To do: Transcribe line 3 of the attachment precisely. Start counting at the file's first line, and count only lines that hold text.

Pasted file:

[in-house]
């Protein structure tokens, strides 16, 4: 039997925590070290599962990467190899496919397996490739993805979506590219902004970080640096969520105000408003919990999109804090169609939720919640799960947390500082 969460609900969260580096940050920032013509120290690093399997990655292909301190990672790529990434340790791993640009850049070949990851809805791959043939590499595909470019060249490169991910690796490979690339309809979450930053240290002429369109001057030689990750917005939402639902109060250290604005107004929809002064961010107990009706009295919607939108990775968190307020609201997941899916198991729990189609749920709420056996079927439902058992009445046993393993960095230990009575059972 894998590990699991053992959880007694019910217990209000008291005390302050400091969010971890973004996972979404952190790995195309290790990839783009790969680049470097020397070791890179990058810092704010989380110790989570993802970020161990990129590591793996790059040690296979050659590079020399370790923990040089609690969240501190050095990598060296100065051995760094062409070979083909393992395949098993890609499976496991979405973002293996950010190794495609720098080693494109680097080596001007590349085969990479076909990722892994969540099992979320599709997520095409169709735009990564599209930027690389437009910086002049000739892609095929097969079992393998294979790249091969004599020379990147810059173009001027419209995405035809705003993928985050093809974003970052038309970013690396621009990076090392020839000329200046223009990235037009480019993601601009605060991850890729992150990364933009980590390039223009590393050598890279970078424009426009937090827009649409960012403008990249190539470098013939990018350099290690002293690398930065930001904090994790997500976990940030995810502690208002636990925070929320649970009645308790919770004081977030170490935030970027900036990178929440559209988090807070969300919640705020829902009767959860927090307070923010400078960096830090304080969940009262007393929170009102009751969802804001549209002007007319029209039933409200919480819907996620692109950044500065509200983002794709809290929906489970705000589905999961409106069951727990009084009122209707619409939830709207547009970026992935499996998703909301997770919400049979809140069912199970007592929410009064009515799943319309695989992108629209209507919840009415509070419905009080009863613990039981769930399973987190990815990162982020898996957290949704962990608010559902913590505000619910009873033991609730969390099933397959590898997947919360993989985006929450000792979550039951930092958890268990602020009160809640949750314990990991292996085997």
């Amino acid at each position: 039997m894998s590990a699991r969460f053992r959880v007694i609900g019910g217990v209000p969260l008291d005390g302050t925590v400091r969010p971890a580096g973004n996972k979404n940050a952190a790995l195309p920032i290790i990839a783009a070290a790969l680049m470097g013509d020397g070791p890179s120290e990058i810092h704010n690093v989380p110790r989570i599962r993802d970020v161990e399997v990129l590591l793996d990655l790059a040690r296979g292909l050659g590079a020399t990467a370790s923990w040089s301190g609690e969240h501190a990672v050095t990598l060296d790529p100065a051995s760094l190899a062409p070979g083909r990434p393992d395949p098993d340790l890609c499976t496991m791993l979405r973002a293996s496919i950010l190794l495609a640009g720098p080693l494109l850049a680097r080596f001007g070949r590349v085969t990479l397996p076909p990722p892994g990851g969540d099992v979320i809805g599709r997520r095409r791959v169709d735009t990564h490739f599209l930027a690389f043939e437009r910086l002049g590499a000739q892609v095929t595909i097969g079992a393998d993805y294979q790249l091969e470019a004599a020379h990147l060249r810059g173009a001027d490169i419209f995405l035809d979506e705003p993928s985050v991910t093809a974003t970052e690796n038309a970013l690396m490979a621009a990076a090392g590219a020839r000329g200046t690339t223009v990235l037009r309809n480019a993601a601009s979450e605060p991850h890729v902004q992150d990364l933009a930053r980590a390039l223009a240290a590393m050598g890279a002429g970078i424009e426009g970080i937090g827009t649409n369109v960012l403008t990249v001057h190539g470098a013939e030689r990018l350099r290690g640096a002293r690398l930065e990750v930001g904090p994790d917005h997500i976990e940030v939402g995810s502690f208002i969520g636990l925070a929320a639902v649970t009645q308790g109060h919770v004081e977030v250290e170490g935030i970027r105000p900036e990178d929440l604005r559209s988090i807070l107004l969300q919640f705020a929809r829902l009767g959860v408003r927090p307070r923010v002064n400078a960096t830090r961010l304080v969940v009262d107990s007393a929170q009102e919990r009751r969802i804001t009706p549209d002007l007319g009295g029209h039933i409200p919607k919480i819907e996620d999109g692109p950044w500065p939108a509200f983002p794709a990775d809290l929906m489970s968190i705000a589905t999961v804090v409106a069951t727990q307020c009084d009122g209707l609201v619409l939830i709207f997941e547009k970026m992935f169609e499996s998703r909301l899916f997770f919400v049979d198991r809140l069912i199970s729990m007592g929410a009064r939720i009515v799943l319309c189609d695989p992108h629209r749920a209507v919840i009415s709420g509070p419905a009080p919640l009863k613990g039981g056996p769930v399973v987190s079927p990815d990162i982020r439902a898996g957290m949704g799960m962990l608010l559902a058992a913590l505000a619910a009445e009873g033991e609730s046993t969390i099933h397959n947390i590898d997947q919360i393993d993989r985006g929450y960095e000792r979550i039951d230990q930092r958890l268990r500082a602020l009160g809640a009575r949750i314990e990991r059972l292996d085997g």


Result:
């Amino acid at each position: 039997m894998s590990a699991r969460f053992r959880v007694i609900g019910g217990v209000p969260l008291d005390g302050t925590v400091r969010p971890a580096g973004n996972k979404n940050a952190a790995l195309p920032i290790i990839a783009a070290a790969l680049m470097g013509d020397g070791p890179s120290e990058i810092h704010n690093v989380p110790r989570i599962r993802d970020v161990e399997v990129l590591l793996d990655l790059a040690r296979g292909l050659g590079a020399t990467a370790s923990w040089s301190g609690e969240h501190a990672v050095t990598l060296d790529p100065a051995s760094l190899a062409p070979g083909r990434p393992d395949p098993d340790l890609c499976t496991m791993l979405r973002a293996s496919i950010l190794l495609a640009g720098p080693l494109l850049a680097r080596f001007g070949r590349v085969t990479l397996p076909p990722p892994g990851g969540d099992v979320i809805g599709r997520r095409r791959v169709d735009t990564h490739f599209l930027a690389f043939e437009r910086l002049g590499a000739q892609v095929t595909i097969g079992a393998d993805y294979q790249l091969e470019a004599a020379h990147l060249r810059g173009a001027d490169i419209f995405l035809d979506e705003p993928s985050v991910t093809a974003t970052e690796n038309a970013l690396m490979a621009a990076a090392g590219a020839r000329g200046t690339t223009v990235l037009r309809n480019a993601a601009s979450e605060p991850h890729v902004q992150d990364l933009a930053r980590a390039l223009a240290a590393m050598g890279a002429g970078i424009e426009g970080i937090g827009t649409n369109v960012l403008t990249v001057h190539g470098a013939e030689r990018l350099r290690g640096a002293r690398l930065e990750v930001g904090p994790d917005h997500i976990e940030v939402g995810s502690f208002i969520g636990l925070a929320a639902v649970t009645q308790g109060h919770v004081e977030v250290e170490g935030i970027r105000p900036e990178d929440l604005r559209s988090i807070l107004l969300q919640f705020a929809r829902l009767g959860v408003r927090p307070r923010v002064n400078a960096t830090r961010l304080v969940v009262d107990s007393a929170q009102e919990r009751r969802i804001t009706p549209d002007l007319g009295g029209h039933i409200p919607k919480i819907e996620d999109g692109p950044w500065p939108a509200f983002p794709a990775d809290l929906m489970s968190i705000a589905t999961v804090v409106a069951t727990q307020c009084d009122g209707l609201v619409l939830i709207f997941e547009k970026m992935f169609e499996s998703r909301l899916f997770f919400v049979d198991r809140l069912i199970s729990m007592g929410a009064r939720i009515v799943l319309c189609d695989p992108h629209r749920a209507v919840i009415s709420g509070p419905a009080p919640l009863k613990g039981g056996p769930v399973v987190s079927p990815d990162i982020r439902a898996g957290m949704g799960m962990l608010l559902a058992a913590l505000a619910a009445e009873g033991e609730s046993t969390i099933h397959n947390i590898d997947q919360i393993d993989r985006g929450y960095e000792r979550i039951d230990q930092r958890l268990r500082a602020l009160g809640a009575r949750i314990e990991r059972l292996d085997g």